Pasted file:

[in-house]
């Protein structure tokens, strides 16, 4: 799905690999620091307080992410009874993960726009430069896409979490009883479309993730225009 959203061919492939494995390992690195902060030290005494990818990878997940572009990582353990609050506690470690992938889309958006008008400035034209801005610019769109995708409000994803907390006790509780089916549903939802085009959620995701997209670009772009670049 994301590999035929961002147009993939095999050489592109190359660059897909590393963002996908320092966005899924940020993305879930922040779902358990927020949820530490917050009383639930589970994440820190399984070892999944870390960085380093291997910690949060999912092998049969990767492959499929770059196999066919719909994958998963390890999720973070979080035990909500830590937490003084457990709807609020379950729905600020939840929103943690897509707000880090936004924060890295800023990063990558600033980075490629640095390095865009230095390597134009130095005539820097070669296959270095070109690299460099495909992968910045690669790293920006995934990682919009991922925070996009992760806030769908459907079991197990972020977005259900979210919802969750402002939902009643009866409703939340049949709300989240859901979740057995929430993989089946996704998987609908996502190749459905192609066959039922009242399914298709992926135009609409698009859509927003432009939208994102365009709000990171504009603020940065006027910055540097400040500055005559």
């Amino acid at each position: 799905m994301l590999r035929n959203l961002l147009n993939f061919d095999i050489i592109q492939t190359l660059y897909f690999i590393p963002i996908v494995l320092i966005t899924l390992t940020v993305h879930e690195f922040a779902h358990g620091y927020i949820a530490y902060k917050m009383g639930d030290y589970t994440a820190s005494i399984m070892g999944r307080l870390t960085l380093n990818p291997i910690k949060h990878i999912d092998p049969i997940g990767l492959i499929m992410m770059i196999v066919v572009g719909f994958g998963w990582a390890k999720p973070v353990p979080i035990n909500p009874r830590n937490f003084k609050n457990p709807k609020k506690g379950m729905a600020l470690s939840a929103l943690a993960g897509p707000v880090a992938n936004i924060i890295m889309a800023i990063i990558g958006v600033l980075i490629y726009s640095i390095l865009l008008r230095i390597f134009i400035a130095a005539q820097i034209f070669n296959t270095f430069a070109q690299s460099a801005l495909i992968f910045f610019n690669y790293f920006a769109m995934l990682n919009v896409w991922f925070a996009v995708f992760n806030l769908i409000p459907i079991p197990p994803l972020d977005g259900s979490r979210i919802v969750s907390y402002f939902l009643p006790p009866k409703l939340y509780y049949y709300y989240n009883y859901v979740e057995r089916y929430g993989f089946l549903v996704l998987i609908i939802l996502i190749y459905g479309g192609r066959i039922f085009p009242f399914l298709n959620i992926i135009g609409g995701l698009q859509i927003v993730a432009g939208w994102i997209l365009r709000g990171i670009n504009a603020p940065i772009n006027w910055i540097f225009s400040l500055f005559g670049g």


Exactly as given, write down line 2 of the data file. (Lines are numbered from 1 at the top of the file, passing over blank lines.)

């Protein structure tokens, strides 16, 4: 799905690999620091307080992410009874993960726009430069896409979490009883479309993730225009 959203061919492939494995390992690195902060030290005494990818990878997940572009990582353990609050506690470690992938889309958006008008400035034209801005610019769109995708409000994803907390006790509780089916549903939802085009959620995701997209670009772009670049 994301590999035929961002147009993939095999050489592109190359660059897909590393963002996908320092966005899924940020993305879930922040779902358990927020949820530490917050009383639930589970994440820190399984070892999944870390960085380093291997910690949060999912092998049969990767492959499929770059196999066919719909994958998963390890999720973070979080035990909500830590937490003084457990709807609020379950729905600020939840929103943690897509707000880090936004924060890295800023990063990558600033980075490629640095390095865009230095390597134009130095005539820097070669296959270095070109690299460099495909992968910045690669790293920006995934990682919009991922925070996009992760806030769908459907079991197990972020977005259900979210919802969750402002939902009643009866409703939340049949709300989240859901979740057995929430993989089946996704998987609908996502190749459905192609066959039922009242399914298709992926135009609409698009859509927003432009939208994102365009709000990171504009603020940065006027910055540097400040500055005559």